I hope you like collecting groceries, because State of Decay 2 is basically a game of endless trips to the shops. The doomsday fantasy is one I enjoy, and few games approach it from this exact angle: a third-person do-it-yourself surviveathon in an open world. In a better universe, you could call it DayZ with direction, or The Walking Dead with freedom. But based on the time I’ve spent with it so far, about 10 hours or so, it feels like that intention has been clouded by antiquated ideas about what keeps players invested in a videogame. This is less an undead apocalypse, and more a town of timers, clocks and, unfortunately, bugs.My review is still in-progress, so please consider this an opening salvo. For those unsullied by the first State of Decay, it was an open world in which you controlled a bunch of survivors. You set up a HQ and scavenged to keep your struggling commune fed, watered and healthy. You switched between controlling different survivors, and you had to make use of this because otherwise they’d get fatigued. When Jack gets tired, take over Jill. It helps to explain the previous game because the sequel is very similar, to the point where I sometimes feel as if I’m just playing it again.
There are things to like. Driving from one end of the map to the other in search of a specific piece of kit, or embarking on a mission to clean up an infested house (or to destroy the new “plague hearts” which produce dangerous, infectious zombies) can feel like a small journey. Especially if you’ve forgotten something vital, like extra petrol for the car, or explosives for the upcoming battle. You end up taking detours, rooting around in rusty old caravans for the things you need, rather than going all the way home. In these moments, you can forget about its shortcomings and simply focus on short-term problems. I need to get into the gun shop, but there’s a massive tank zombie in the car park. My van is packed to the brim with medical supplies, but the engine is broken. I want that building as an outpost, but it’s occupied by another group of survivors.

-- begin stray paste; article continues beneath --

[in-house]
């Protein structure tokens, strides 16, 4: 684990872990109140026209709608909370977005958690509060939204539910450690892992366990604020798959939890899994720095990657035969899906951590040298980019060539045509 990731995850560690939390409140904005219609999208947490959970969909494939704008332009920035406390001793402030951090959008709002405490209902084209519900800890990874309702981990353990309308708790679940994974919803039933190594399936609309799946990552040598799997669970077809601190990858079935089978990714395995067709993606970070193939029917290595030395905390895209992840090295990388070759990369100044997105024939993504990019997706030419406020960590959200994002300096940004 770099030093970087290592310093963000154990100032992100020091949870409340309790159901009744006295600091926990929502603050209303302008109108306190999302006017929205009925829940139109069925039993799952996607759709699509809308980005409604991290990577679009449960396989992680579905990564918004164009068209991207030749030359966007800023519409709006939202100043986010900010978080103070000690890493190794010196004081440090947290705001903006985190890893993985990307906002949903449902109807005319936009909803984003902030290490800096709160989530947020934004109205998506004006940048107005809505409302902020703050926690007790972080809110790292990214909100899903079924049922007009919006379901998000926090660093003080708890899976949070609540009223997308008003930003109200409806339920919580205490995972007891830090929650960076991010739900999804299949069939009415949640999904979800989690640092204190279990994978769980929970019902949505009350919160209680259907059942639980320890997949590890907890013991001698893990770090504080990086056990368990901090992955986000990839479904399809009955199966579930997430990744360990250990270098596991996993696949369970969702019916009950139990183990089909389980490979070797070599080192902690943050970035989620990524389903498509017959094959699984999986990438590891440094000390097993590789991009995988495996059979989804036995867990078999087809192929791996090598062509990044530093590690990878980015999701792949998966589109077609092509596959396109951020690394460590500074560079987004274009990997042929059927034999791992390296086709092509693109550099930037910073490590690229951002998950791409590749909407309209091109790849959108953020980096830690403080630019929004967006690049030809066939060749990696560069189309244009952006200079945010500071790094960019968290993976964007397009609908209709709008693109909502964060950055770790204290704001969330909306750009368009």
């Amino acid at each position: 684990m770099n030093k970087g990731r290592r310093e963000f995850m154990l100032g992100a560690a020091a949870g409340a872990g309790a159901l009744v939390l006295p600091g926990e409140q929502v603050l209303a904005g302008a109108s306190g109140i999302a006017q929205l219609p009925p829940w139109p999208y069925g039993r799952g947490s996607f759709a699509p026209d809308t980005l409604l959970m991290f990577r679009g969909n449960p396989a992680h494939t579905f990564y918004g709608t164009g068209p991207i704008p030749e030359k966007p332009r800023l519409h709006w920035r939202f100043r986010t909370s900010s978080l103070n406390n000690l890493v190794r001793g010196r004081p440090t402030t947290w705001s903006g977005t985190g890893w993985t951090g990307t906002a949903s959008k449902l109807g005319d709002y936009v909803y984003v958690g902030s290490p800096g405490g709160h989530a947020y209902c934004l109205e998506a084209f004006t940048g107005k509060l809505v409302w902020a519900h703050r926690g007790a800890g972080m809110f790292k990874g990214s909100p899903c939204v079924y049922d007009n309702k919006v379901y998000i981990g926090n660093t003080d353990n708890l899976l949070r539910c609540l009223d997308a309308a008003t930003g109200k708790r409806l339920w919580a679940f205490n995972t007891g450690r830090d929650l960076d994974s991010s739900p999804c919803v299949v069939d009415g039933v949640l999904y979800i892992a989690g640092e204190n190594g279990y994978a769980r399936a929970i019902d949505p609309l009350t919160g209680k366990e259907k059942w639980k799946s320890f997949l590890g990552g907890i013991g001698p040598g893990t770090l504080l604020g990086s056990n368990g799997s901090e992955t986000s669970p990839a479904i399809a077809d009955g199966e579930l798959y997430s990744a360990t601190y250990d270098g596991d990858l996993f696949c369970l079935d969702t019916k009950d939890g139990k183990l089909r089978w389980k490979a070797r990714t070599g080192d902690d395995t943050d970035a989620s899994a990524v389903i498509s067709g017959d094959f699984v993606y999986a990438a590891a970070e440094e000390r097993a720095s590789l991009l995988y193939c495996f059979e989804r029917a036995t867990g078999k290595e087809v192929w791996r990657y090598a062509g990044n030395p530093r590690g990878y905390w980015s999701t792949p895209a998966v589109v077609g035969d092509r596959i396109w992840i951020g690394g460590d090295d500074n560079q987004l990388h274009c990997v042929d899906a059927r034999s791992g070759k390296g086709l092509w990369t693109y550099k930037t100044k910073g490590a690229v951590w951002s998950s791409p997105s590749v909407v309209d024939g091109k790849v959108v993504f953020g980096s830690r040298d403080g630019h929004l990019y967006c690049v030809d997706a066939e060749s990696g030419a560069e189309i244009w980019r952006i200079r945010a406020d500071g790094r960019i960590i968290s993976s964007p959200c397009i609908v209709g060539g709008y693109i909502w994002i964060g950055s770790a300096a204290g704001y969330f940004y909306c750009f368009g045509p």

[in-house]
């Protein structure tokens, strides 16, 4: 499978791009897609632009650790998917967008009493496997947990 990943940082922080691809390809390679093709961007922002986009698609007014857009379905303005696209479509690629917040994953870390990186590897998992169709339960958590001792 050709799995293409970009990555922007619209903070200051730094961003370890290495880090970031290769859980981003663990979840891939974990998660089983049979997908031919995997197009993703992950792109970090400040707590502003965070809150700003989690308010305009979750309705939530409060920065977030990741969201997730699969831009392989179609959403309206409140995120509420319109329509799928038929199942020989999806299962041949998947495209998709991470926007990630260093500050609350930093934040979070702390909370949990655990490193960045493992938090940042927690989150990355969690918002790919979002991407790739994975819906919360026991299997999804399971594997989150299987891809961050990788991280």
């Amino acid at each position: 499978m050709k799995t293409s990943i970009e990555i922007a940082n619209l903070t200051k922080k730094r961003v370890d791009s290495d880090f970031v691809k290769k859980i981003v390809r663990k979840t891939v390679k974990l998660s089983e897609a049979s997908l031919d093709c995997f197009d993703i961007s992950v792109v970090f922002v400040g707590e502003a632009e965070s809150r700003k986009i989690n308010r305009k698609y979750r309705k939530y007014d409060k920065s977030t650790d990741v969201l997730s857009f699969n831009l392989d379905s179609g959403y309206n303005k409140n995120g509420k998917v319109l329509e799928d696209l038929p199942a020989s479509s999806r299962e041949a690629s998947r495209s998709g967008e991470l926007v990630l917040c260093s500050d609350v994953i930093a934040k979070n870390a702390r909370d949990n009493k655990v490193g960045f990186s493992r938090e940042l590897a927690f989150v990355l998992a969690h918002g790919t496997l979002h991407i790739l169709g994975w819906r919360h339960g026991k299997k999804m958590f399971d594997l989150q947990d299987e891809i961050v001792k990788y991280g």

However, I’m finding that it doesn’t want to give you the time to appreciate these moments. It’s a demanding world in which resources bleed away from your group’s stockpiles at a punitive rate. New infestations pop up too often. And quests are frequently time-limited. Far from adding to a sense of “up against the wall”, it too often feels like a game of whack-a-mole. I’m repeating tasks I could have sworn I’d scribbled off yesterday’s To Do list. We just got some ammo. How is it all already gone?
And then there are the bugs. Characters flash in and out of existence, passengers warp about inside my car, the car becomes lodged in a barrier, the camera twists about-face when I hop over a fence, my character glitches out and becomes embedded in the road, like he is wading through tarmac. There is a frequency to these bugs that will annoy many players. I’m less bothered by them than I am with the general design of the game. But I’ll get into that (along with other complaints) in my full review.
Right now, I’m still having an OK time, despite the above problems. However, I already know that this sliver of enjoyment is limited. And I sometimes fear it’s only there because few games offer the zombie apocalypse in this particular format: a third-person open-world Sims with zombies. The success of the first State of Decay always felt to me like a matter of it having no competition within its niche. That suspicion continues here. It’s also Windows 10 only. And that’s rubbish.
Our full review will be up on Monday, and I recommend wariness if you’re itching to buy it, because there are other annoyances I haven’t mentioned (most notably the wonky, clumsy melee combat). But also other potentially praiseworthy elements, like the new co-op mode (see the video above). But until then, I’m off down the shops again.